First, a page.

Percutaneous Posterior Tibial Nerve Stimulation for MS-Associated Bowel Dysfunction

There are not a lot of available therapeutic options for patients with multiple sclerosis (MS) who suffer fecal incontinence (FI) and functional constipation (FC), which can have meaningful adverse effects on quality of life. A study evaluated the use of percutaneous posterior tibial nerve stimulation (PTNS) in FI and FC among patients with MS.

The study included patients with MS receiving 12 weeks of PTNS for neurogenic bladder; data collection included prevalence and severity of FI and FC. FI was defined per the Cleveland Clinic Fecal Incontinence Score (CCFIS), while FC was defined per the Rome III criteria. The Benefit Satisfaction and Willingness to Continue questionnaire was used to collect subjective data on treatment satisfaction.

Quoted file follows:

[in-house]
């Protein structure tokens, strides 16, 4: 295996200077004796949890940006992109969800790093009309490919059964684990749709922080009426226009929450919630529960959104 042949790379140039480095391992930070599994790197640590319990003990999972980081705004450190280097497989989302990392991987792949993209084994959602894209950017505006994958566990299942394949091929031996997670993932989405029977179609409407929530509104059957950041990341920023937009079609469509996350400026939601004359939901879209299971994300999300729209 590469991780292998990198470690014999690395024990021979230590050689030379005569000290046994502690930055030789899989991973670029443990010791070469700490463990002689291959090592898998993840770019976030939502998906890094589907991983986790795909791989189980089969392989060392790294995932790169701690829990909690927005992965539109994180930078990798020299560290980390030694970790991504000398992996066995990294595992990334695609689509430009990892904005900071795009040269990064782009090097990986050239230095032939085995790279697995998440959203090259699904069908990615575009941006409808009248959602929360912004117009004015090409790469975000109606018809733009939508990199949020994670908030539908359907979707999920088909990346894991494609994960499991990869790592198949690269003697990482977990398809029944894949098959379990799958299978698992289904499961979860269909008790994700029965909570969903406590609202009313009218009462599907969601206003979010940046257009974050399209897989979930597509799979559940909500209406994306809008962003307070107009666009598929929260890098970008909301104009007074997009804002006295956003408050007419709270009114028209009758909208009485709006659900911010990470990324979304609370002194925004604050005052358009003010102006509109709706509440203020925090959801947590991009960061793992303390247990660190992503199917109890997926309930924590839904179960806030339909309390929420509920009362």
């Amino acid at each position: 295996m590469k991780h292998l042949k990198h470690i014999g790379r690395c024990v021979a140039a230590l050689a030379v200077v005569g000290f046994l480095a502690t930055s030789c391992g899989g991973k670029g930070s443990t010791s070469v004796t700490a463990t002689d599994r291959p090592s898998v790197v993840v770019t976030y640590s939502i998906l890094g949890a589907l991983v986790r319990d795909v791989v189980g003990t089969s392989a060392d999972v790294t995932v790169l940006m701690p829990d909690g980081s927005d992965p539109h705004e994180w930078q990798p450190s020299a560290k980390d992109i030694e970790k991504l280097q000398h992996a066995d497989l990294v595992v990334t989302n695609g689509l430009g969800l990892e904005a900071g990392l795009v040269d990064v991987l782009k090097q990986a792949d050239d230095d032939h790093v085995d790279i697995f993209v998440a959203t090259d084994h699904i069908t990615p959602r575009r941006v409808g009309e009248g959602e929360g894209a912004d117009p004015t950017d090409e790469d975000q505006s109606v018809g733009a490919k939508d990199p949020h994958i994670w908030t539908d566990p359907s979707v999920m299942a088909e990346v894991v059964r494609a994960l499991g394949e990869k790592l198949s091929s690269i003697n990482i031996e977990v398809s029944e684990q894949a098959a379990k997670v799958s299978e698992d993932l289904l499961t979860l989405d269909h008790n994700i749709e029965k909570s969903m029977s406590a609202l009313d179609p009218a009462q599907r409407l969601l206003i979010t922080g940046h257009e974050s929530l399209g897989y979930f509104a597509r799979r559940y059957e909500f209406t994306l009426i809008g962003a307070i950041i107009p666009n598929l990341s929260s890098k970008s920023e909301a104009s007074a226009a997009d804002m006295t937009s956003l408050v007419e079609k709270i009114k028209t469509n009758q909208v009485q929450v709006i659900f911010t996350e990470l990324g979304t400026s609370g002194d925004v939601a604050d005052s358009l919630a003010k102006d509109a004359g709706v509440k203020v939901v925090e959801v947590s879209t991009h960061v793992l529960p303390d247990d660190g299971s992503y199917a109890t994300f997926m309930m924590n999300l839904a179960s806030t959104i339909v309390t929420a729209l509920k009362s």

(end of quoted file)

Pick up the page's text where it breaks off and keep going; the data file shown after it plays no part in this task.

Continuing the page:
Final analysis included 60 patients with FI and FC (n=25), FI without FC (n=5), and FC without FI (n=30). Median CCFIS before PTNS was 12.0 and decreased to 8.5 after treatment. Notable improvements were observed in liquid and flatal incontinence, need for pads, and lifestyle restrictions. Following PTNS, seven patients became FC free. None of the patients developed FC during the study. At the end of the study, more than half of the cohort was satisfied with the treatment and said they would be willing to continue PTNS.

“PTNS represents a valid minimally invasive alternative treatment for [patients with] MS suffering from [neurogenic bowel dysfunctions],” the researchers concluded.